The difference between the adjusted S&P 500 multiple of 10.91 and the Prattâ€™s Stats multiple of 5.81 represents the two largest risk factors that reduce the EBITDA multiples of private versus public companies, namely size premiums and company-specific risk premiums. In this analysis, the difference is an extra EBITDA multiple of 5.1, or an additional 88 percent of the Prattâ€™s Stats multiple of 5.81.
|Potential Value Opportunity for Private Cos||Â||Â|
|S&P 500 EBITDA Multiple||14.54||Â|
|Estimate of Liquidity Factor||25%||source = various pre-IPO studies|
|Equivalent EBITDA Multiple of High-Quality, Large Private Company||10.91||calculated as [14.54 * (1-.25)]|
|EBITDA Multiple of Lower Middle Market Private Companies||5.81||from Pratt’s Stats analysis|
|Private Co. EBITDA Multiple Forgone by Size And CSR||5.10||calculated as (10.91 – 5.81)|
|Value Difference Due to Size and CSR||88%||calculated as (5.1 / 5.81)|
The question then becomes how much of the 5.1X multiple is represented by each of the two factorsâ€”size and company-specific riskâ€”and how much of each is controllable by the business owner. Whatever is deemed controllable represents value that the business owner could capture through a methodical, disciplined, approach; his or her â€śvalue opportunity.â€ť
Size Premium: The smallest of the S&P 500 companies has a market capitalization of approximately $2.8B which, according to Morningstar, would warrant a size premium of 1.75 percent (Exhibit 4), and result in a total cost of equity of 12.38 percent. Since weâ€™re analyzing the S&P 500 as a total index, any company-specific risk would be diversified away and, therefore, there would be no company-specific risk in its cost of equity.
|Exhibit 4||Â||Lower Middle Market|
|Â||S&P 500||Decile 10z||Decile 10|
|Equity Risk Premium||6.96%||6.96%||6.96%|
|Total Equity Cost (excl. CSR)||12.38%||22.75%||16.62%|
|Equity as a % of Capital Structure||53.00%||53.00%||53.00%|
|Weighted Equity Cost||6.56%||12.06%||8.81%|
|After-Tax Cost of Debt||1.95%||1.95%||1.95%|
|Debt as a % of Cap. Structure||47.00%||47.00%||47.00%|
|Weighted Debt Cost||0.92%||0.92%||0.92%|
|Total WACC (excl. CSR)||7.48%||7.48%||7.48%|
|Value difference due to Size Premium||Â||73%||30%|
Based on the S&P 500 debt-to-equity ratio of .47 and assuming the cost of debt is at prime, the S&P 500 weighted average cost of capital would total 7.48. Comparing now to the cost of capital of the Prattâ€™s Stats lower middle market companies, Exhibit 4 presents the impact of the range of potential Morningstar size premiums.
For analysis purposes, Iâ€™ve assumed the growth rates of the S&P 500 and the lower middle market companies to be equal. If anything, the Prattâ€™s Stats companies might have higher growth rates than the S&P 500 because theyâ€™re growing from smaller bases. Additionally, since 83 percent of the Prattâ€™s Stats companies were purchased by public companies, Iâ€™ve also assumed the capital structure, cost of debt and tax structure of the Prattâ€™s Stats companies to be the same as the S&P 500. Lastly, in order to isolate the impact of the size premium, Iâ€™ve initially set the company-specific risk of the Prattâ€™s Stats companies at zero, to be the same as the S&P 500.
Based on the assumptions described above, the difference in total cost of capital and, therefore, in value, attributable to the size premium could be as much as 73 percent and as little as 30 percent, of the total 88 percent value difference identified in Exhibit 3. Any remaining difference in value would be attributable to company-specific risk. The question of how much of a size premium is controllable by a business owner is difficult to answer because there is no empirical research that has determined the specific factors that would comprise the risk of being a smaller company. The premium has been established by analyzing the historical returns of smaller versus larger companies. However, whoâ€™s to say that a â€śsmallerâ€ť company couldnâ€™t operate much closer to the quality level of a larger company; in effect, playing above its size?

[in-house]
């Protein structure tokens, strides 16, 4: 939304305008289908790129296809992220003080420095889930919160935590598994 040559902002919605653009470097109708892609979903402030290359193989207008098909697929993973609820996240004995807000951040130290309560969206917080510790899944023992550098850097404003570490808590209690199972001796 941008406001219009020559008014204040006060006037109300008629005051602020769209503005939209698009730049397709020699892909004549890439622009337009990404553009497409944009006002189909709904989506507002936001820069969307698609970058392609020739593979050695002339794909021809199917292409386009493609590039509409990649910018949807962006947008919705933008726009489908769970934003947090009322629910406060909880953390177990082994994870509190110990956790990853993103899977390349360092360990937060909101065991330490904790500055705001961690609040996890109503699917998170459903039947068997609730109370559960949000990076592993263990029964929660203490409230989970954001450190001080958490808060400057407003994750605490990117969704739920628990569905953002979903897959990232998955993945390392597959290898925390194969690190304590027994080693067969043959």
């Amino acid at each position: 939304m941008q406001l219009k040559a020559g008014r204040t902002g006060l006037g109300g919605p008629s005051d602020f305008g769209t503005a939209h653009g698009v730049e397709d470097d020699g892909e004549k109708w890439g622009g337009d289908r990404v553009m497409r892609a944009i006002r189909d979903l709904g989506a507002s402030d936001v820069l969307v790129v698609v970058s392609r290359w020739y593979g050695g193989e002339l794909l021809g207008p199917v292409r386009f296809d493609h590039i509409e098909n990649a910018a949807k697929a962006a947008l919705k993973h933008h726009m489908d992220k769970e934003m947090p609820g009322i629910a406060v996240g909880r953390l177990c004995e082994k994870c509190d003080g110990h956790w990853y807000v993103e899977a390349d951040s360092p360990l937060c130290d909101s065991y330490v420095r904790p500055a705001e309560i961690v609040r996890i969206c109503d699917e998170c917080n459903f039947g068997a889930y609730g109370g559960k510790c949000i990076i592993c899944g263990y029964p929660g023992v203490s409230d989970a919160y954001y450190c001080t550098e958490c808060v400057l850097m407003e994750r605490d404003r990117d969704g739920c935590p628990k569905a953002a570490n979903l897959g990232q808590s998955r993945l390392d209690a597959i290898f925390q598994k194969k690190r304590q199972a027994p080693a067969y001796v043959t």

Logic tells us that the size premium has to do with many of the qualitative factors that are assumed to be in place and functioning in a larger company; factors such as financial stability, management depth, well-defined strategies, state-of-the-art systems, alignment of goals and objectives throughout the organization, transparency of operating results, broad customer bases, strong supply chains, and so on. During my career, I have seen small companies operate in highly disciplined, high-quality manners and have seen them sell at premium multiples. It can be done and, it is my assertion that any size premium greater than the straight 10th decile premium could be eliminated, if the business owner is determined to eliminate it.
With respect to the company-specific risk portion of the value difference, my premise is that with the exception of point-in-time factors, company-specific risk is almost completely controllable. On that basis, the ownerâ€™s value opportunity would total about 58 percent (88-30 percent), or an additional multiple of about 3X. Keeping in mind the very large range of EBITDA multiples included in the Prattâ€™s Stats transactions, it is not difficult to make the leap between the 58 percent controllable value opportunity calculated here, and the minimum 80 percent value opportunity that I assert is available to many lower middle market private companies, especially when you consider the natural byproduct of reducing risk is an improvement in margins and profitability, which also drives increases in value.
Clearly, a lot of assumptions are made in the above analysis, and it only reflects the public market dynamics at a single point in time. It is intended to provide some order of magnitude, rather than to be completely scientific. However, based on all the elements of the above analysis, I remain convinced that many private companies could increase their values by 80-100 percent through risk reduction programs.
Kenneth J. Sanginario, CPA/ABV, CVA, CMAP, CTP, MST, MSF, is the founder of Corporate Value Metrics (www.corporatevalue.net) and developer of the Value Opportunity ProfileÂ® (VOPÂ®), a cloud-based application designed to help advisors to maximize the value of their private company clients. Ken has more than 30 years of experience developing value creating strategies for middle market companies in transition and is a frequent speaker at national and regional conferences.